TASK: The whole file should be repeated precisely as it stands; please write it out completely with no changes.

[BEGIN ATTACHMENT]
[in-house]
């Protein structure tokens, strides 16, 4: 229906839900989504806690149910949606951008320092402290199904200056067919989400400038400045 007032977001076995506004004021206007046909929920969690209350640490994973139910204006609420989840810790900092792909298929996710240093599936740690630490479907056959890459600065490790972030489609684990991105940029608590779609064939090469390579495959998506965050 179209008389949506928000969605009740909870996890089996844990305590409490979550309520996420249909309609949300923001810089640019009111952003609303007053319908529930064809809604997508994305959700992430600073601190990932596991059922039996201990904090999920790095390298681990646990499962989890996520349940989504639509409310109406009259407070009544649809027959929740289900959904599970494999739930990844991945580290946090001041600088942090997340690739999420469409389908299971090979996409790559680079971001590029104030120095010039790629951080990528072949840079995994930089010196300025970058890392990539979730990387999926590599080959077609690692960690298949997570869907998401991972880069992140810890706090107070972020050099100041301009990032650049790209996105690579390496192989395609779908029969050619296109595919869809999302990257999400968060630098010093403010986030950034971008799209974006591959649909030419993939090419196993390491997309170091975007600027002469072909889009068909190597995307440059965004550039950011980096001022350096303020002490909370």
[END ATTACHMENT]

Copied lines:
[in-house]
């Protein structure tokens, strides 16, 4: 229906839900989504806690149910949606951008320092402290199904200056067919989400400038400045 007032977001076995506004004021206007046909929920969690209350640490994973139910204006609420989840810790900092792909298929996710240093599936740690630490479907056959890459600065490790972030489609684990991105940029608590779609064939090469390579495959998506965050 179209008389949506928000969605009740909870996890089996844990305590409490979550309520996420249909309609949300923001810089640019009111952003609303007053319908529930064809809604997508994305959700992430600073601190990932596991059922039996201990904090999920790095390298681990646990499962989890996520349940989504639509409310109406009259407070009544649809027959929740289900959904599970494999739930990844991945580290946090001041600088942090997340690739999420469409389908299971090979996409790559680079971001590029104030120095010039790629951080990528072949840079995994930089010196300025970058890392990539979730990387999926590599080959077609690692960690298949997570869907998401991972880069992140810890706090107070972020050099100041301009990032650049790209996105690579390496192989395609779908029969050619296109595919869809999302990257999400968060630098010093403010986030950034971008799209974006591959649909030419993939090419196993390491997309170091975007600027002469072909889009068909190597995307440059965004550039950011980096001022350096303020002490909370």